In the season opener against the Patriots, Bush was used in the same fashion -- he was targeted 10 times in the passing game and caught nine of those. He also gained 38 yards on 11 carries.
Since, though, Bush's role in the passing game has faded. And his production in the running game has decreased even from that modest start against the Patriots.
In the Dolphins' past two games — losses against the Texans and the Browns — Bush has been targeted just twice in the passing game. Equally troubling, he has gained just 31 yards on 16 rushing attempts — most of those between the tackles.
The Dolphins seem confused as to how to best utilize Bush, and Bush confused about his role in the offense.
Asked why he hasn't been seen as much lately in the passing game, Bush said, "Well, we do it a lot in practice. It just hasn't come up in the games.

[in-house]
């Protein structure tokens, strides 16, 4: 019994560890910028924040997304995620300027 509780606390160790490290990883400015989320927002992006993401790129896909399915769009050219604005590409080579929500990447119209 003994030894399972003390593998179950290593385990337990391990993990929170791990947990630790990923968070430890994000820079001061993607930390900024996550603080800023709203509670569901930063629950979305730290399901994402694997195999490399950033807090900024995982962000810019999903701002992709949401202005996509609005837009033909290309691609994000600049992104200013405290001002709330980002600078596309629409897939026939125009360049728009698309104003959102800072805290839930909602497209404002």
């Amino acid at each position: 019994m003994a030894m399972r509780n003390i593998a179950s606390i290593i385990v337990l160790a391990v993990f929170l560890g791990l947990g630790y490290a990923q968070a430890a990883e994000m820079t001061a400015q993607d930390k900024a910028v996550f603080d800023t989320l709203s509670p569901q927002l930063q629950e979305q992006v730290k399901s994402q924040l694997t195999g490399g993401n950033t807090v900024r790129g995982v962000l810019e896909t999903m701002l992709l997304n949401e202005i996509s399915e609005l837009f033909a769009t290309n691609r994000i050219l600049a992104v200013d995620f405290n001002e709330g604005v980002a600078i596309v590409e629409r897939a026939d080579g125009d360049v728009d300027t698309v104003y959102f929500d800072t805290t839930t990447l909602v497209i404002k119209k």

"It's going to come," he said. "I know (offensive coordinator Brian Daboll is) going to make those calls — I'll be split out wide there. And I've done it a little bit, but not as much as, obviously, in my past. So like I said, we do it all the time in practice — we just haven't done it in the game yet."
Sparano, meanwhile, acknowledged the obvious Wednesday: The Dolphins need to do a better job of getting Bush the ball in space, where he can use his speed and athleticism to turn short passes into big gains.
In the season opener against the Patriots, Bush gained 56 yards on his nine receptions and also had a receiving touchdown. Dolphins quarterback Chad Henne said Bush hasn't been as involved in the passing game because Henne has placed an emphasis on throwing downfield more.
But Sparano indicated he wants to see more out of Bush in the passing game.
"We've got to get him in some space," Sparano said. "I think that that's important. And I think that trying to get Reggie touches early is important ... we can do a better job of trying to get Reggie in space and I think that that's important."